She could get off her tuffet and get a job to help support the children she helped create, like millions of other single mothers do. She chose to leave a marriage without a game plan for success for her family. Her game plan was to go home to Mom & Dad. His game plan, when he found himself as a single parent, was to move somewhere where he had a job that had a higher wage to try to support his family.

This exact situation could play out even if they were still living as a family. My husband was military for most of our marriage. I have been a parent for 18 years and for the first 13 of that I could have described myself as a "single parent half the time" because he was literally away from home for nearly half of those 13 years. Sometimes plans had to be changed because he deployed or went on course on short notice. It happens. I and millions of other military spouses deal/dealt with it every day.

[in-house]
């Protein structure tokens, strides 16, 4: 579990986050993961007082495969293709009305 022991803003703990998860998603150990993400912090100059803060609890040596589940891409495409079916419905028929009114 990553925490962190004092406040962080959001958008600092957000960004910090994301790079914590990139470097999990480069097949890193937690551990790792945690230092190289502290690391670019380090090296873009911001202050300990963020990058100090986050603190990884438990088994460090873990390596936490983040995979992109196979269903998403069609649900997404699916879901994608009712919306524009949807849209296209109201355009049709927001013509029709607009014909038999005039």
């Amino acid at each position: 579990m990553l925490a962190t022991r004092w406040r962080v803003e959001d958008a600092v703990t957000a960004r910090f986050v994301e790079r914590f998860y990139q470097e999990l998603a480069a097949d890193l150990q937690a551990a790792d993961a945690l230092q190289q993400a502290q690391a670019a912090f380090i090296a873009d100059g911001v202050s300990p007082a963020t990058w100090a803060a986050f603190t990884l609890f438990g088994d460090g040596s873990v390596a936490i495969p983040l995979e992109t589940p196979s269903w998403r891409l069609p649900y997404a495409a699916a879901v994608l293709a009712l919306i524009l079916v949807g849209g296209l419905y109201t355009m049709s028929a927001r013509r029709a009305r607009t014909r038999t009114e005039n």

The reality is that while he should make arrangements for child care in his absence if the informal, verbal agreement is that he has the children on the weekends, it would behoove her to have a backup plan in case he has to work on this super important concert weekend. So should he. If his livelihood depends on him working on that particular Saturday there isn't much he can do about it. If she wants to continue to have disposable income to go out of town for a concert then she is just going to have to make sure she has other arrangements in place. Exactly the way she would have had to if they still lived together and he suddenly had to work overtime.
Exactly!
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Old 02-09-2013, 02:01 PM   #187